Sports Medicine: Ankle Sprain
What is an ankle sprain?
An ankle sprain is the most common injury in sports. Ankle sprains are injuries to one or more ligaments in the ankle. A lateral ankle sprain (injury to the outer side of the ankle) is the most common, but athletes may also have a medial ankle sprain (injury to the inner side of the ankle) or a high ankle sprain (injury to the ligaments that hold the two bones of the lower leg together).
What causes an ankle sprain?
Lateral ankle sprains often occur by stepping on another athlete’s foot causing the ankle to roll over the foot, stretching or tearing the lateral ligaments. Medial and high ankle sprains often occur when another athlete falls on the back of the ankle pushing one of the bones of the foot (talus) up damaging the ligaments on the inside and middle of the ankle.
What are the symptoms of an ankle sprain?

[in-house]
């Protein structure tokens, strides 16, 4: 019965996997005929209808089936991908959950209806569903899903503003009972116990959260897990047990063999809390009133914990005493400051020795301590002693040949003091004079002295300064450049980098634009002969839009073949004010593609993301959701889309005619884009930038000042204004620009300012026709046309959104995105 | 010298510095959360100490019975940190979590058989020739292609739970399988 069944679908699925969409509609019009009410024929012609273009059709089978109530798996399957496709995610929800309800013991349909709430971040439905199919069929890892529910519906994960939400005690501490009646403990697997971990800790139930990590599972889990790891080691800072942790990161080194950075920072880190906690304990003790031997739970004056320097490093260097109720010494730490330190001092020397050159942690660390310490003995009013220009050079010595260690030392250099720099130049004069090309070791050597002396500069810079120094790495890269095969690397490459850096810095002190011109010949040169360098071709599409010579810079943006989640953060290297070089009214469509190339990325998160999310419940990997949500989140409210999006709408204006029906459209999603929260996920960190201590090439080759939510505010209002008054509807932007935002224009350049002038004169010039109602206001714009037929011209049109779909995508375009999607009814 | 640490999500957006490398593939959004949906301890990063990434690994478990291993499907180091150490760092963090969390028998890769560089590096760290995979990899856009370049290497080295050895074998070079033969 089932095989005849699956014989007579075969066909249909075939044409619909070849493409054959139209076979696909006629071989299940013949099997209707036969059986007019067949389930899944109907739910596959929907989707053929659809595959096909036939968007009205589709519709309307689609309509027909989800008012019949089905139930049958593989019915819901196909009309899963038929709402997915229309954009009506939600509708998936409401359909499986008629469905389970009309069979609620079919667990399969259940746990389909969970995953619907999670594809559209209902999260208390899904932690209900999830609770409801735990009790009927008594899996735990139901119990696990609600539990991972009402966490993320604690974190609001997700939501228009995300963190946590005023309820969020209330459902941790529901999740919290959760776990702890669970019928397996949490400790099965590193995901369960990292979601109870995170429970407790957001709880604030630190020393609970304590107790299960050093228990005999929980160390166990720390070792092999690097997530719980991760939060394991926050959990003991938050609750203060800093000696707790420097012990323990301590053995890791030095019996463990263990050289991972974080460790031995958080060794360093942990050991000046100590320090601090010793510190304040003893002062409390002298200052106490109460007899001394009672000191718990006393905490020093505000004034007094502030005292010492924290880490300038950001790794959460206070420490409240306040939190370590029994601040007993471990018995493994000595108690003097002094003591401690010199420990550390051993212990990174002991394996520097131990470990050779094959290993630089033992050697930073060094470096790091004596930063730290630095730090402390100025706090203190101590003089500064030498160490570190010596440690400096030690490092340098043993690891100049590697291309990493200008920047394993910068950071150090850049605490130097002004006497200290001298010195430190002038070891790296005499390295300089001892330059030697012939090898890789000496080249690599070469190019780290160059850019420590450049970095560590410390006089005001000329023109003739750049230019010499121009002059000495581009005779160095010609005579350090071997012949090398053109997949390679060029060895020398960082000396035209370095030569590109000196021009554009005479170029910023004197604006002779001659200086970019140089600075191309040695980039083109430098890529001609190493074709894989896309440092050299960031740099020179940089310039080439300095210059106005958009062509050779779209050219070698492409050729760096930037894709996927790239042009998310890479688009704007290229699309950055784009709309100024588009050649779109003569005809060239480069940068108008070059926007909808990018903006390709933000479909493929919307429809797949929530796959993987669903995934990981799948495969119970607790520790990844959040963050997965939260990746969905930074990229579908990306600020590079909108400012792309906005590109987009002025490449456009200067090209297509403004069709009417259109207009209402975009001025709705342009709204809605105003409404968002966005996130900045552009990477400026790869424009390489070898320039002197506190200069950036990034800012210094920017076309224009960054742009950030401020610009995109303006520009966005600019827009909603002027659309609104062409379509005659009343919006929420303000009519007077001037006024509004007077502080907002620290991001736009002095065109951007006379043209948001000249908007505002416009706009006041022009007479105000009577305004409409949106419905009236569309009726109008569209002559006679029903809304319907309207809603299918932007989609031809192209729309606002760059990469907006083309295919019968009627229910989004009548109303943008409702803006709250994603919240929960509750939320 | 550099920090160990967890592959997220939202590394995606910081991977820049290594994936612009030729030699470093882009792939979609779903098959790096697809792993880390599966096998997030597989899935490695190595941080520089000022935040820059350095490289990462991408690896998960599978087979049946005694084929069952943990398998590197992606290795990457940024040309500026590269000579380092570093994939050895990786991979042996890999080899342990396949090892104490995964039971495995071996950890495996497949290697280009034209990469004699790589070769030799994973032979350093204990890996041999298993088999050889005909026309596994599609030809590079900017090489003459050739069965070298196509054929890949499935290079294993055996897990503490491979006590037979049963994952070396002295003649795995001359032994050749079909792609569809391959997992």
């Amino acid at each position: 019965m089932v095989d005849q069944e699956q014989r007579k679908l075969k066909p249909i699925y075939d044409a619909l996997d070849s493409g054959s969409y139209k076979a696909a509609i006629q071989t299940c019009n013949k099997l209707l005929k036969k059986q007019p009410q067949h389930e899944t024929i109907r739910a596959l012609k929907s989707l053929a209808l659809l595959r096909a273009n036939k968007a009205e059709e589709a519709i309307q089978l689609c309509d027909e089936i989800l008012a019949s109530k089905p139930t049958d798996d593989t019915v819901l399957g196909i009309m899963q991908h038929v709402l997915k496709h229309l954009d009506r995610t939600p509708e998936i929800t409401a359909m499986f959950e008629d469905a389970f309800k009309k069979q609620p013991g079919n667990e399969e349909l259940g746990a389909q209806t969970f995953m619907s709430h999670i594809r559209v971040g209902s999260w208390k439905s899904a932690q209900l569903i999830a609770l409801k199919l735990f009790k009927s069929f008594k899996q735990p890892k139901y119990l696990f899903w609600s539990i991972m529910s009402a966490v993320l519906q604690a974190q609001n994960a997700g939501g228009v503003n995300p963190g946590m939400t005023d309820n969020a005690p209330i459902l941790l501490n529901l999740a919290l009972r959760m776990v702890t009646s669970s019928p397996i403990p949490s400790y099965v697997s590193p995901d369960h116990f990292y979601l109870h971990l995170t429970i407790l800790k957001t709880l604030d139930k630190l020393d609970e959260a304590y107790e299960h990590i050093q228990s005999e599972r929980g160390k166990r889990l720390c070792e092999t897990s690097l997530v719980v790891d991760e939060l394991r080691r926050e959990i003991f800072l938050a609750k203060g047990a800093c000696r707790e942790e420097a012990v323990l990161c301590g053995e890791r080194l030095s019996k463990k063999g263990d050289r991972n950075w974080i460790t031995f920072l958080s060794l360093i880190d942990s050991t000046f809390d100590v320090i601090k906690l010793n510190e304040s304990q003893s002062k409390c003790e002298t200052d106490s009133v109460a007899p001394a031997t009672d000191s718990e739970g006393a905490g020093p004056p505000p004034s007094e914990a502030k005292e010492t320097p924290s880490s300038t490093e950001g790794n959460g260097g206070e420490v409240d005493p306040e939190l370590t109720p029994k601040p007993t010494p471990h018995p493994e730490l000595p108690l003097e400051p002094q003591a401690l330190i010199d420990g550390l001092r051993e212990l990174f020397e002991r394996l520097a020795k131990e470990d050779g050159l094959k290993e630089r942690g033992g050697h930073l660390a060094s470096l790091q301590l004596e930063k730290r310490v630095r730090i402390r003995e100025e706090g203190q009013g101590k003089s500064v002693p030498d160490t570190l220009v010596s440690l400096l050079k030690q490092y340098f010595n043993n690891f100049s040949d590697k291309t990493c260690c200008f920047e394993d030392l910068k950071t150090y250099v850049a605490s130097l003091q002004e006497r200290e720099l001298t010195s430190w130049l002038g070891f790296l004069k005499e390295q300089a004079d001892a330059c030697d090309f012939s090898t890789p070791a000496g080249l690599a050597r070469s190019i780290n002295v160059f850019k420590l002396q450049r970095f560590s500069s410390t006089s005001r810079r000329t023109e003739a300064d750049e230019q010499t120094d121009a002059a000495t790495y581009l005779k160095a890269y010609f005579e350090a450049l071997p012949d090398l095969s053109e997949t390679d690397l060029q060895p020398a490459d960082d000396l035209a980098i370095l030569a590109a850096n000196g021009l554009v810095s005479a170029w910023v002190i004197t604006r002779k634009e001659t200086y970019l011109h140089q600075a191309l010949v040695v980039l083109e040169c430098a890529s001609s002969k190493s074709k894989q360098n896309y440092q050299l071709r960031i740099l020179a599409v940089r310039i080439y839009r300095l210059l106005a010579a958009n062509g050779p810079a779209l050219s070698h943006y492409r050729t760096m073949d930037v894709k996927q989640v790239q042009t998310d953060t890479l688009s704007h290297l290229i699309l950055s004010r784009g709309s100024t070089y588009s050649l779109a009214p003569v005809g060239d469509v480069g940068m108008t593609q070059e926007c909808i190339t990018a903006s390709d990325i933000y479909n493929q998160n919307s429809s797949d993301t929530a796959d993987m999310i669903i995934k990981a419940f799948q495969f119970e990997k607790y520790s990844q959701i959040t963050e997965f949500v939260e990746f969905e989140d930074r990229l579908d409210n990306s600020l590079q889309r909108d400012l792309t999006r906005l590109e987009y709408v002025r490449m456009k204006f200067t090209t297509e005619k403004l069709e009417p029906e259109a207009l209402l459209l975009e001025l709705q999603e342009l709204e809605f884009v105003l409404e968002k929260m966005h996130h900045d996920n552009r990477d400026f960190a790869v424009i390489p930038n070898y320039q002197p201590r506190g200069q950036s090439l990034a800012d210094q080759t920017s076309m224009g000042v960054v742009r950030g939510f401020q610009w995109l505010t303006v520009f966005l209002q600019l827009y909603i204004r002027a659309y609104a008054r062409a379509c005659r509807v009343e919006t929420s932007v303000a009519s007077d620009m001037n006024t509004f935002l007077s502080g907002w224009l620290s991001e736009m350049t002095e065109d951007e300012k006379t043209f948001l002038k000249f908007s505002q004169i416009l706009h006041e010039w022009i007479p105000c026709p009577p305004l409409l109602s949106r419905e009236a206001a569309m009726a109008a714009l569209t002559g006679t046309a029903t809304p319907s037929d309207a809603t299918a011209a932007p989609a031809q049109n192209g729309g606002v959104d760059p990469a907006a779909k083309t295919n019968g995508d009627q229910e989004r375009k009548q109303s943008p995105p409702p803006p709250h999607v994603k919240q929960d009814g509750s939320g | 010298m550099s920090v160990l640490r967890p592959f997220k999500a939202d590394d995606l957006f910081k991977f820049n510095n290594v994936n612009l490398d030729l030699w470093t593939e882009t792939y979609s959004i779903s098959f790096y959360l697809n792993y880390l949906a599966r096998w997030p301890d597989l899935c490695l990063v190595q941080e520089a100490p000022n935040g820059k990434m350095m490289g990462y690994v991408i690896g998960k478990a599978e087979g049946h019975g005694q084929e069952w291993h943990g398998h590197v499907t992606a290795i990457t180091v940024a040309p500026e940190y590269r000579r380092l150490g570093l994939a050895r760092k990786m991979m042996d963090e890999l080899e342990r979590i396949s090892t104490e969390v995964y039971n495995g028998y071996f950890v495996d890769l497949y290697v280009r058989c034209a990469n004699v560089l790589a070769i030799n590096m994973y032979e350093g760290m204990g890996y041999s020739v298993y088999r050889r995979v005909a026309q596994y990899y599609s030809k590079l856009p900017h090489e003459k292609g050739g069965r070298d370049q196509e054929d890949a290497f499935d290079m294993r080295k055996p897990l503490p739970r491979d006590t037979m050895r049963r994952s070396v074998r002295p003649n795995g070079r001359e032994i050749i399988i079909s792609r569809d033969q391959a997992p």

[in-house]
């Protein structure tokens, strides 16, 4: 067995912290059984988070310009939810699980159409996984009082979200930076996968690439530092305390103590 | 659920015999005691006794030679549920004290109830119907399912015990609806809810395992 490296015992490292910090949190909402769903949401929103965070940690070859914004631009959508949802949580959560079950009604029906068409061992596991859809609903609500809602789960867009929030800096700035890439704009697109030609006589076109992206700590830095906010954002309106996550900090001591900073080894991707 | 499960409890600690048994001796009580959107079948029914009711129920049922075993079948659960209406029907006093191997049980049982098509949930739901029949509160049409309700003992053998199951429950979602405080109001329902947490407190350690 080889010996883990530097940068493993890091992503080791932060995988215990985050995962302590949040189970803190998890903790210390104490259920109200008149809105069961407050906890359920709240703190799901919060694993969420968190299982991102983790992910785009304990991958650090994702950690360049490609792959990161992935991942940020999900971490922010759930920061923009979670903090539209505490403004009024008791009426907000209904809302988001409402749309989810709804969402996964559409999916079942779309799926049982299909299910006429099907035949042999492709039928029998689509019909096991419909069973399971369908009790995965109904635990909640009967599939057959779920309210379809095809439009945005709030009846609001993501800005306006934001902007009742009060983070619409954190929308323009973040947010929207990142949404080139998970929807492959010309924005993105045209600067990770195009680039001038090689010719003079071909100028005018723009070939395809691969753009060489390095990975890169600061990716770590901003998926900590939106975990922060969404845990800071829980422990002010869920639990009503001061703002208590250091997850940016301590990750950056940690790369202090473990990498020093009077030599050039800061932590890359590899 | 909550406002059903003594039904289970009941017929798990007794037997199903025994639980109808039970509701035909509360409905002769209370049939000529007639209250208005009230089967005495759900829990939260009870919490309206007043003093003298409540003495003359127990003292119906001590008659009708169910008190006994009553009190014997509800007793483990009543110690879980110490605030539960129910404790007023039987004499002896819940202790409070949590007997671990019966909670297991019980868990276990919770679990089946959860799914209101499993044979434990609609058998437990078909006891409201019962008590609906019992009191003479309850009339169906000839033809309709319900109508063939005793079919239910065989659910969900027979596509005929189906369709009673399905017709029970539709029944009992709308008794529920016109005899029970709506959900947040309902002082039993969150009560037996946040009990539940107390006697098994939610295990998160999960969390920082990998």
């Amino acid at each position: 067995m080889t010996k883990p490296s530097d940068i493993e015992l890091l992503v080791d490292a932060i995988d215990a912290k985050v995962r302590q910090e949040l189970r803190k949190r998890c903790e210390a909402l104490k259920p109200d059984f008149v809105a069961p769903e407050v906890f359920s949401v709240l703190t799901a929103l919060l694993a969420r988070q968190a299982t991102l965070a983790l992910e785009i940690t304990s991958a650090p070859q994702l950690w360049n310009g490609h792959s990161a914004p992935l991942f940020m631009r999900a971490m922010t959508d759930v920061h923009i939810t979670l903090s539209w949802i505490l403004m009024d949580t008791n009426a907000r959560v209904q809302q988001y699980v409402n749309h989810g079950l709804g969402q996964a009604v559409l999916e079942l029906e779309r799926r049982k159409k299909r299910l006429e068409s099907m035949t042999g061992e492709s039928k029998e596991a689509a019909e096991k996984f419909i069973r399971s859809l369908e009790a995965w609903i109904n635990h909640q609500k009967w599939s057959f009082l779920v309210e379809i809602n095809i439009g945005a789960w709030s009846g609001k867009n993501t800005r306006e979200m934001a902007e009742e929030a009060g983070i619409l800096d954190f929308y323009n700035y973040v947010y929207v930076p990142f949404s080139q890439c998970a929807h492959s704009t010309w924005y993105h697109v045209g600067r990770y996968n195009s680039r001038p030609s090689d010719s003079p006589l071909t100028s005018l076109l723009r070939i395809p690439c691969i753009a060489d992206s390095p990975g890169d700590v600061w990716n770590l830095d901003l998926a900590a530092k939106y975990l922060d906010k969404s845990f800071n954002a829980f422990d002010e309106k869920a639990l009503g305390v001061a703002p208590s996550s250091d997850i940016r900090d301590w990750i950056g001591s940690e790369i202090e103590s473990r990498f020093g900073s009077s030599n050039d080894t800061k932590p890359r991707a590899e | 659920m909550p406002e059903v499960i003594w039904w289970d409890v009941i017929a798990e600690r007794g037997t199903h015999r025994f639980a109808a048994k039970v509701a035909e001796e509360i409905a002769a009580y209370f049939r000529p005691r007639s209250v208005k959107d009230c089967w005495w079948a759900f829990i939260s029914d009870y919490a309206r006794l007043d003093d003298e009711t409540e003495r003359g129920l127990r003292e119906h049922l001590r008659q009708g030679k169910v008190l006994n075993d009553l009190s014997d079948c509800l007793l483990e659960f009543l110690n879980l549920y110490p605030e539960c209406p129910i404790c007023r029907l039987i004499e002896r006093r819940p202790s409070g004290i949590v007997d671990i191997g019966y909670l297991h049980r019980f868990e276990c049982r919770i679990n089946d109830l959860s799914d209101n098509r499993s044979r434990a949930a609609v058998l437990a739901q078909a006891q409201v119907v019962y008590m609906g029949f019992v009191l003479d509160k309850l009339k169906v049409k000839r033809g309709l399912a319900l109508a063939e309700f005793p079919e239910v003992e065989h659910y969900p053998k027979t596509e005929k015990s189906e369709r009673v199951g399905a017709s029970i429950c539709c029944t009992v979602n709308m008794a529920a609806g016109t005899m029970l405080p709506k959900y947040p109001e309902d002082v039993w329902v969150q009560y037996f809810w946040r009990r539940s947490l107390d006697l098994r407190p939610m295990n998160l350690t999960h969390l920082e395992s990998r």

Symptoms of an ankle sprain depend on the severity and include:
- Inability to bear weight
How is an ankle sprain diagnosed?
A physician will use a thorough history and a physical examination to diagnose an ankle sprain. In some cases, x-rays and/or MRI may be ordered to rule out further damage.
What is the treatment for an ankle sprain?
Rest, ice, compression and elevation (RICE) treatments should be used to treat an ankle sprain in the first few days. Once the inflammation and pain has improved, a rehabilitation program should be started to fully regain strength and range of motion. Once full strength and range of motion have been achieved a gradual return to activity should occur.
What is the long term outlook for an ankle sprain?
After treatment and rehabilitation, a full return to activity is expected. It is common for an athlete to sprain their ankle again after the initial injury, which is why it is important to continue to work on range of motion and to strengthen the ankle once the athlete returns to sport in order to reduce that chance.